Traders Toolbox: Learning Options Part 2 of 4

Many people like options because they believe them to be less risky than futures. Options sometimes offer reduced risk, but usually at the cost of reduced profit potential.

One drawback of options is that a trader must consider market speed (volatility) as well as direction. Traders who buy or sell options outright to profit from up or down moves in the underlying market can find themselves fighting an uphill battle against volatility and time decay. With futures, if you're right about market direction, you'll win. With options, you can be right about the market and still lose.

If a market is trading at 200 and you buy a 210 call expecting a rally, you'll still lose on the trade if the market only rallies to 205 by expiration; your 210 call will be worthless. The same thing would happen even if the market rises as high as 220, but does so one week after expiration. In each case you would be right about market direction but would not profit.

The advantage of options is their flexibility. Because of the variety of strike prices and expiration dates a trader can choose, options naturally lend themselves to spreading strategies (simultaneously buying an selling different options), accommodating varying views of market direction and risk levels. Traders can design option strategies that will profit if the underlying market goes up or down, moves in either direction by a certain degree or remains unchanged.

Options also allow you to profit without predicting market direction because of time decay and fluctuation in volatility that increase and decrease premium. For example, a trader might sell as out-of-the-money call on a relatively volatile futures contract he thinks will fall. Over then next two months, however, the market does not fall, but gradually moves higher, trading in a narrow range (but still below his strike price). The trader was wrong about market direction, but finds the combination of decreased volatility and time decay has eroded the value of his option to the point that he can buy it back at a profit (or perhaps hold it until expiration).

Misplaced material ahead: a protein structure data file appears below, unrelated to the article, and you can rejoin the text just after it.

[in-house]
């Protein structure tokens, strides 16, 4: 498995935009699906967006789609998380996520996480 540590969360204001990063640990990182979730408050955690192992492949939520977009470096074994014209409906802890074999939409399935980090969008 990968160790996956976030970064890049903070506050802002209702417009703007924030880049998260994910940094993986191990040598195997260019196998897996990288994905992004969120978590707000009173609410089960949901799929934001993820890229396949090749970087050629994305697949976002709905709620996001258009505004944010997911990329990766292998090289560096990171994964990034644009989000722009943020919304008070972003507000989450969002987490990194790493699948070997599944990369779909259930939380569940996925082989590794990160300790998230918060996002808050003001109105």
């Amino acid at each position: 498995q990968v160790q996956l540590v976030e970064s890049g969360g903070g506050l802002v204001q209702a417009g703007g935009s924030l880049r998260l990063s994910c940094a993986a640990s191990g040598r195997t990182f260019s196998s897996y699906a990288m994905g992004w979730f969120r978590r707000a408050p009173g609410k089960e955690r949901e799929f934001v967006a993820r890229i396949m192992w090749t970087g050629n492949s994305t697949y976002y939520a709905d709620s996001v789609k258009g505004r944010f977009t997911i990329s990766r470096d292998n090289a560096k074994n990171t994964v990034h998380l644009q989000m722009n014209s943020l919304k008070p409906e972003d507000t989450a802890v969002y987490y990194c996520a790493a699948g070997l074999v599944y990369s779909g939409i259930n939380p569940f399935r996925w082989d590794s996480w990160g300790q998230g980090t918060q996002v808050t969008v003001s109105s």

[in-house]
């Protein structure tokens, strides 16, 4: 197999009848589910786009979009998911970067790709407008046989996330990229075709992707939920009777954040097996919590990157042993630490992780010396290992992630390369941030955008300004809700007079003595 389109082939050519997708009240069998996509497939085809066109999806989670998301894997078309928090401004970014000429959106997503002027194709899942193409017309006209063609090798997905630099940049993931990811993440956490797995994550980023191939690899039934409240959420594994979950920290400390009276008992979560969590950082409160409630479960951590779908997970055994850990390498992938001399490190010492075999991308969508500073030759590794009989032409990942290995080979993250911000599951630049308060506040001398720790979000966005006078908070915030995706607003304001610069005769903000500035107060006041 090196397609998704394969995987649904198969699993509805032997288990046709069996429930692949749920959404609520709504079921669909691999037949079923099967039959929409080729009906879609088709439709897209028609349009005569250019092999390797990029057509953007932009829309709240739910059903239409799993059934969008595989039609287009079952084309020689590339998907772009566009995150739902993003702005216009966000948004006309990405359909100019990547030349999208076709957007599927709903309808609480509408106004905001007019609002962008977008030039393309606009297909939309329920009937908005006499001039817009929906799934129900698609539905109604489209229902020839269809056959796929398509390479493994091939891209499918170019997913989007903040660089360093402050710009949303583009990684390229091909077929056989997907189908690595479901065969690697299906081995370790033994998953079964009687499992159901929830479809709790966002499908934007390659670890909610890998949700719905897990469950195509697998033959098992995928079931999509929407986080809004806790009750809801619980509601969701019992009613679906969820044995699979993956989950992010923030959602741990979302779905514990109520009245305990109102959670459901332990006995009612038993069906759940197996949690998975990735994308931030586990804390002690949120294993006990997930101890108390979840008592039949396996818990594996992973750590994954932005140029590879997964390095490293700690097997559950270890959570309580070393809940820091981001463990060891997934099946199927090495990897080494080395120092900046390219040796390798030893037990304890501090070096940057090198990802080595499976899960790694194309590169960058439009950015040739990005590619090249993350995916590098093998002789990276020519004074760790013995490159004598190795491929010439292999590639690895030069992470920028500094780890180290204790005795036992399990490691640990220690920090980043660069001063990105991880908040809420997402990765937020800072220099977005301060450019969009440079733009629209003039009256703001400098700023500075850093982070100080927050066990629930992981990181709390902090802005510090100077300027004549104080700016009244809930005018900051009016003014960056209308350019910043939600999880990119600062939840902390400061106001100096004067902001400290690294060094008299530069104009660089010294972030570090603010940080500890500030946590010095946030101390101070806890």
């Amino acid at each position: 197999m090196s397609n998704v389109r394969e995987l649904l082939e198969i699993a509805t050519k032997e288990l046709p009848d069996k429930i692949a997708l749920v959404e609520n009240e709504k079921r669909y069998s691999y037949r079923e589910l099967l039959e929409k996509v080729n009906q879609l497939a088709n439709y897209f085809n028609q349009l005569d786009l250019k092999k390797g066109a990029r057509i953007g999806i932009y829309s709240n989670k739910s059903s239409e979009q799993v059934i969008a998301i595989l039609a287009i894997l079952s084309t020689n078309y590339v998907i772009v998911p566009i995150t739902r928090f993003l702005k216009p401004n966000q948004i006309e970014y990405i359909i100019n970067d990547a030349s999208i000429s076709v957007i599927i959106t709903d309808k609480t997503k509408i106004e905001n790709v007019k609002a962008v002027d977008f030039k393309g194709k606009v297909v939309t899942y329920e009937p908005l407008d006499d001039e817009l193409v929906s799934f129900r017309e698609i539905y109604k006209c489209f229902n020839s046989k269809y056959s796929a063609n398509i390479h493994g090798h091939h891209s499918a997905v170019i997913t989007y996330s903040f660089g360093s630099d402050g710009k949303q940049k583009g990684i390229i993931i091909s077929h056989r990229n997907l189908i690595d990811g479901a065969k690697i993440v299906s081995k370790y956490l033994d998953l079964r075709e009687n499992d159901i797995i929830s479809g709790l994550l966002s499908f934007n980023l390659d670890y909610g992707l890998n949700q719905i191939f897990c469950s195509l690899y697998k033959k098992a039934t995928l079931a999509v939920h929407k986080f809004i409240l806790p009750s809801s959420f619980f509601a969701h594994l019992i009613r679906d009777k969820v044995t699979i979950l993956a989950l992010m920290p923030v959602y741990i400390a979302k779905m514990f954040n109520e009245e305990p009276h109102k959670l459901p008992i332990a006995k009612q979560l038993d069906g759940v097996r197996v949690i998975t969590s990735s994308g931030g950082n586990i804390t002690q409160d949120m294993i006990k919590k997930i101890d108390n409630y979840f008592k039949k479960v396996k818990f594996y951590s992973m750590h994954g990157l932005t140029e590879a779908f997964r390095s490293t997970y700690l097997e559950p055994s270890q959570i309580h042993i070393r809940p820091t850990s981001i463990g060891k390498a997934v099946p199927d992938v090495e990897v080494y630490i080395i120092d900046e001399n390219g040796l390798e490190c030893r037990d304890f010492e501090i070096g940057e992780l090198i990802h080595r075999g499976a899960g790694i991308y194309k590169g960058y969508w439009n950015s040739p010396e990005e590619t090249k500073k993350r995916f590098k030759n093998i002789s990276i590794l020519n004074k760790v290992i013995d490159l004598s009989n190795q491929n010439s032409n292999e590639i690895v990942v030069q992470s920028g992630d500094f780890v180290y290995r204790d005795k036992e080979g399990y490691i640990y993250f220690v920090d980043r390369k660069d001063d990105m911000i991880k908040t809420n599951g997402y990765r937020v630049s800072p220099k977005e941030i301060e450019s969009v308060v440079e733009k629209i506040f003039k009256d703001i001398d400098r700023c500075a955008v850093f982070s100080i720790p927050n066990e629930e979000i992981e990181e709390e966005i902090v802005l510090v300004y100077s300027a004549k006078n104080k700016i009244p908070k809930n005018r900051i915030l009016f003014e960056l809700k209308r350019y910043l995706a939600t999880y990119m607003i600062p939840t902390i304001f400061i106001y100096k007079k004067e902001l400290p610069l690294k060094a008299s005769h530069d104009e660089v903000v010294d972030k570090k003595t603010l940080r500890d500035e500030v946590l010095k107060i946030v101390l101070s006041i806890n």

Part 3 will be posted on Thursday (5/12/11). Do you like this short lesson series? Let us know in our comments section.

The MarketClub Team

13 thoughts on “Traders Toolbox: Learning Options Part 2 of 4

  1. OH YES . This short Lessons are GREAT.I like simple facts like you are doing it. Thank you . Up you !

  2. Yes, I do like the short lessons. I can rad them over quicly, and againif I am not sure if I understand. Thanks.
    Evan Jungbluth

  3. William
    One way is to go to where you have a set of services you can take, some of them are free.

  4. One statement above is quite inaccurate. Generally speaking, if you buy a 210 call option when a stock is at 200 and the stock rallies to 205 that 210 option would gain in value prior to expiration. It would not be a losing trade nor would it expire worthless.

  5. Very informative for the new comers like me. Thanks for making this available

  6. I attempted to print Part 2 but got a message that there is an error in the
    text that won't permit a printout. Could you resend Part 2 or perhaps redo it
    since its only a few paragraphs?

    Thank you.

    1. Hi Paul,

      You might be having issues because of the hyper links in the the heading and tags. Just copy and paste the text into a word document and print it that way to avoid any problems. If you are unable to do this I can send you the word document via email. Let me know.


  7. Thank you for the basic information on options. Although I have been trading for a while, it is good to review the information that got me started.

  8. Are there charts of an options volatility over a period of time, via Market Club? If not, where could I find charts of volatility?

    1. William,

      We do not offer Volatility Charts within MarketClub at the present time. We are looking to add them in the future.


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